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This bash script tries to get the string "ami-774b7314" from the output of the following command so that it can be used as input to another command in the same script:

aws ec2 describe-images --region ap-southeast-2 --owners amazon --output text --query 'Images[].{A1name:Name,A2id:ImageId}' --filters Name=is-public,Values=true,Name=name,Values=amzn-ami-*.*.*-amazon-ecs-optimized | sort

amzn-ami-2016.03.i-amazon-ecs-optimized ami-22a49541
amzn-ami-2016.03.j-amazon-ecs-optimized ami-862211e5
amzn-ami-2016.09.a-amazon-ecs-optimized ami-73407d10
amzn-ami-2016.09.b-amazon-ecs-optimized ami-5781be34
amzn-ami-2016.09.c-amazon-ecs-optimized ami-774b7314 <===== this line

and to verify it is in the format ami-and-a-mix-of-alphanumeric else echo "bad string" and exit the script

How can it be done?

1 Answer 1

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The tail command may be used for this. It gives you the last few (10 by default) lines of input as output (the "tail" of it).

With the -n flag you may specify exactly how much of the tail you'd like to have:

aws ec2 ... | sort | tail -n 1

To verify that it follows the right format, you may do

line="$( aws ec2 ... | sort | tail -n 1 )"

if [[ ! "$line" =~ ^amzn-ami-[0-9]{4}\.[0-9]{2}\.[a-z]-amazon-ecs-optimized\ ami-[0-9a-z]{8}$ ]]; then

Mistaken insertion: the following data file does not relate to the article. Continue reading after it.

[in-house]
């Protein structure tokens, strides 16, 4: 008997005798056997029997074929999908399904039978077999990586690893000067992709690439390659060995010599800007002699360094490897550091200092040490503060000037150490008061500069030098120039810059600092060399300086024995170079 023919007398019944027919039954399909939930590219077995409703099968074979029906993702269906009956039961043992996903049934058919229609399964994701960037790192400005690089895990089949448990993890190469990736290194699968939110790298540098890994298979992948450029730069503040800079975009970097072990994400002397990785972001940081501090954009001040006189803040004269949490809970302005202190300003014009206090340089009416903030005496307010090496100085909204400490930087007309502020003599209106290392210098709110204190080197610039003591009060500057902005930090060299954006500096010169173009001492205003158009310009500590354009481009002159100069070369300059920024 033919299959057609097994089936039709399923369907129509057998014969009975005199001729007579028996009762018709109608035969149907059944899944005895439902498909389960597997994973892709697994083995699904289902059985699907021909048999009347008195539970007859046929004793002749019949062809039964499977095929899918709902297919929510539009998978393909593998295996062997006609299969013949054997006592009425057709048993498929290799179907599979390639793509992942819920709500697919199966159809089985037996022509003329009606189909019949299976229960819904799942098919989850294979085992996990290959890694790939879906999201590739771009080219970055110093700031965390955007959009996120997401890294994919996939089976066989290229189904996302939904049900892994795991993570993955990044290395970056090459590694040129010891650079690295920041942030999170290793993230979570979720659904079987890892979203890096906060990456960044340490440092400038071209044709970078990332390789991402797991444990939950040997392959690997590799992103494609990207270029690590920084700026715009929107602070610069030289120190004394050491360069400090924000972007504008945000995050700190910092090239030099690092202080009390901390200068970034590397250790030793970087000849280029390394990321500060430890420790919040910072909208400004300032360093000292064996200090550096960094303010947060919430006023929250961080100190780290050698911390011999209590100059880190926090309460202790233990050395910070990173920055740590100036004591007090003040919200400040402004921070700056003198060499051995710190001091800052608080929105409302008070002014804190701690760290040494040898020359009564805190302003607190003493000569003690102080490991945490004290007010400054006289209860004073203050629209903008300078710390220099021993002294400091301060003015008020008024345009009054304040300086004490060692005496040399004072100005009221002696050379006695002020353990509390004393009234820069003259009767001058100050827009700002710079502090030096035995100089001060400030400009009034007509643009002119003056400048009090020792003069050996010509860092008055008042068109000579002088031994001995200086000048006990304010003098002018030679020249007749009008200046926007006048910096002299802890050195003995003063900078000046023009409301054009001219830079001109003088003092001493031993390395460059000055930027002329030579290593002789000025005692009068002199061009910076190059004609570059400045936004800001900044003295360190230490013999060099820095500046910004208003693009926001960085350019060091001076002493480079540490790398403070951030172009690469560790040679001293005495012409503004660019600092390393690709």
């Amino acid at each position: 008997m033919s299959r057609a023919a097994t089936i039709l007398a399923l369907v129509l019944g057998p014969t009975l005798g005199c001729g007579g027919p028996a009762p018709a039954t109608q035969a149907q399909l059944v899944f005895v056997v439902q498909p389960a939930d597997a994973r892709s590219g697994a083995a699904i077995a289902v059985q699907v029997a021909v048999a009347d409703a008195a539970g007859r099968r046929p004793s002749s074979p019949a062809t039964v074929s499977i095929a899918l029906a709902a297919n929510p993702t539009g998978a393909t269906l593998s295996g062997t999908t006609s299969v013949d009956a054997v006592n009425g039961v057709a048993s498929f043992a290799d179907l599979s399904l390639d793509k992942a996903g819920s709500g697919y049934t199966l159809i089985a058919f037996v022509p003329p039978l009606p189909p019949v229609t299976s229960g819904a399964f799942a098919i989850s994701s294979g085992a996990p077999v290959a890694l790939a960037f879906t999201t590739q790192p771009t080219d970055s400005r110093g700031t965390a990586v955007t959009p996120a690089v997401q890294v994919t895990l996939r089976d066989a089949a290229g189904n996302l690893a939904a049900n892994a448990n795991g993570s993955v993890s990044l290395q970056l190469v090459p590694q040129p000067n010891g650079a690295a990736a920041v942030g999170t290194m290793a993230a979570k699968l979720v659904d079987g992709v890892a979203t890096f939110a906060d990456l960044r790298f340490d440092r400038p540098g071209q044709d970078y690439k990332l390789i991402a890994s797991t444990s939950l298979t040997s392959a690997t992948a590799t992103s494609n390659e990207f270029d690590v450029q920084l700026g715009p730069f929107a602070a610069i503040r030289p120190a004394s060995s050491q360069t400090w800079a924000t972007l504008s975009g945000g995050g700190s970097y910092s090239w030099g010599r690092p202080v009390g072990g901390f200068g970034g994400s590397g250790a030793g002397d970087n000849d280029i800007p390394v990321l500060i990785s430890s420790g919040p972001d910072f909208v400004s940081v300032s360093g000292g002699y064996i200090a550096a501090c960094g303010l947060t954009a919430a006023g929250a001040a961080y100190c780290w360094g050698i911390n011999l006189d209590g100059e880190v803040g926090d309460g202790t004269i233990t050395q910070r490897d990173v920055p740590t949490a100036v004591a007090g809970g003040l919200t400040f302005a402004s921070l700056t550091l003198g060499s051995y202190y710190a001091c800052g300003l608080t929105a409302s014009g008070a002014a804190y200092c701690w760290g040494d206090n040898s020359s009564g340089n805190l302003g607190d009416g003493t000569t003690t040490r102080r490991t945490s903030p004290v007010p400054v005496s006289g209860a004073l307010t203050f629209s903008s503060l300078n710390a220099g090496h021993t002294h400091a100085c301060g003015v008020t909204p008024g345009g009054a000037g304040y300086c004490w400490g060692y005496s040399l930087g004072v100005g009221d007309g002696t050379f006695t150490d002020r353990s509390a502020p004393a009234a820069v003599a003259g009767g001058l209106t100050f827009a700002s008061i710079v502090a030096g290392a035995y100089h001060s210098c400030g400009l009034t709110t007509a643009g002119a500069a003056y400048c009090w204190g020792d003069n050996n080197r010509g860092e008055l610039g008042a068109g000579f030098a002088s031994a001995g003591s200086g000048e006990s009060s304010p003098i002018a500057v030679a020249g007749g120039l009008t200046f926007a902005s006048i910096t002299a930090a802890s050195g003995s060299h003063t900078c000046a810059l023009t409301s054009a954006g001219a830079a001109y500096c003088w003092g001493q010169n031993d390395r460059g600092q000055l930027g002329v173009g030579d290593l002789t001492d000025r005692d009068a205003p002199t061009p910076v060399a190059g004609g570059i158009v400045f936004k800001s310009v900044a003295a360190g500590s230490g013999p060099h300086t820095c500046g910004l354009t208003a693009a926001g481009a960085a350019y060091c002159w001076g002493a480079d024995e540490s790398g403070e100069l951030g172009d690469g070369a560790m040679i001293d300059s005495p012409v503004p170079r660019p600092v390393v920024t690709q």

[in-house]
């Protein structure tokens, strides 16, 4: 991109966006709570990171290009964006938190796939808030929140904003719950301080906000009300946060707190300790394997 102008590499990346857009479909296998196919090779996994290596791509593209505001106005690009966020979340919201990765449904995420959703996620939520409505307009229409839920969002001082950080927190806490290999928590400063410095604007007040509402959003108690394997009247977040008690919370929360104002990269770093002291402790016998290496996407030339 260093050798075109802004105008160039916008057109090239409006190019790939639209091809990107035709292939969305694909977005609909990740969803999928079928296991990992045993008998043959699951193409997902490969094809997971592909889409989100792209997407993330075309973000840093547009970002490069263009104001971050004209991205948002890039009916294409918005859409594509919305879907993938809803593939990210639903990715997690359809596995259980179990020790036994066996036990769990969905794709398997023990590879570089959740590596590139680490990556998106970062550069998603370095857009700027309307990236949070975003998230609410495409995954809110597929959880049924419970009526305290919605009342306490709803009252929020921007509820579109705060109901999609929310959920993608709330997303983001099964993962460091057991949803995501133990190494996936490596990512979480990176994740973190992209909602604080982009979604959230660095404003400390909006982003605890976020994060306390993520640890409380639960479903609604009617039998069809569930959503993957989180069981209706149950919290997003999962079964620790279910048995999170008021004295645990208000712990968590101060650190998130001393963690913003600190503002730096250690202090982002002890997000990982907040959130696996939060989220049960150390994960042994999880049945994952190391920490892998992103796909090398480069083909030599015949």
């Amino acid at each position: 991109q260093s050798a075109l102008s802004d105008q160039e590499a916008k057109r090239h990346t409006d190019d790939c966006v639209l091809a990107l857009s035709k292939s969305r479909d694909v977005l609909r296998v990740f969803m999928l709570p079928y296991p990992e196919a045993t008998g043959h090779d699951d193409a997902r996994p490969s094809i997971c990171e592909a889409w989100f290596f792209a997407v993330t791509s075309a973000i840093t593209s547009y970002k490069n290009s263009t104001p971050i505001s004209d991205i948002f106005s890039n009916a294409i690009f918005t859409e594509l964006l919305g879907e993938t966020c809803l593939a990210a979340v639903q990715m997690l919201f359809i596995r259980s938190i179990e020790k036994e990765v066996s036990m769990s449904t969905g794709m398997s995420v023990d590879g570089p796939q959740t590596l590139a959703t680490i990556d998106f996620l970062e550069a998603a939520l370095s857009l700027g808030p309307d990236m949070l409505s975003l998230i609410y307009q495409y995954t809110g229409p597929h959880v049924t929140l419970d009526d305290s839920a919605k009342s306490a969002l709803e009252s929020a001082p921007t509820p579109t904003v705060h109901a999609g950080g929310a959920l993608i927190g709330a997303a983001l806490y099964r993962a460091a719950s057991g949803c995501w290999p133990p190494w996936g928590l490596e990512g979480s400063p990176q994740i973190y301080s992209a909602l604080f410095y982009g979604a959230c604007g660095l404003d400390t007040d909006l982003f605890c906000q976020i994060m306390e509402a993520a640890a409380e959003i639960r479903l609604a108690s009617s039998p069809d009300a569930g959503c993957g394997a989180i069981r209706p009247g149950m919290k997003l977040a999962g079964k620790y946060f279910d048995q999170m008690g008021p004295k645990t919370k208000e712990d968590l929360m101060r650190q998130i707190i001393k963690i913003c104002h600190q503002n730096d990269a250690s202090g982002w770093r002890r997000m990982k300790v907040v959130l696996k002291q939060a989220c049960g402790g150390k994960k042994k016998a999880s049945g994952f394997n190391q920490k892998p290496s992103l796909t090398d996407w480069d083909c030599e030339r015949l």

echo "bad string"
    exit 1
fi

If you only want the last bit of the last line, use cut to cut it out:

line="$( aws ec2 ... | sort | tail -n 1 | cut -d ' ' -f 2 )"

The -d ' ' -f 2 bit says "use space as the field delimiter and give me the second field".

Then the regular expression becomes shorter too:

if [[ ! "$line" =~ ^ami-[0-9a-z]{8}$ ]]; then
    echo "bad string"
    exit 1
fi
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  • cut -d ' ' -f 2 is still giving the whole line. I also tried -d ' ' -f 1 for no avail. it seams like the space delimiter is not working with this line... any idea?
    – Fred J.
    Jan 8, 2017 at 22:41
  • @FredJ. "Works for me". I copied your example data into a file and used it as it was. Is there a tab there maybe?
    – Kusalananda
    Jan 8, 2017 at 22:45
  • @FredJ. If there's a tab, change -d ' ' to -d $'\t'.
    – Kusalananda
    Jan 8, 2017 at 22:48

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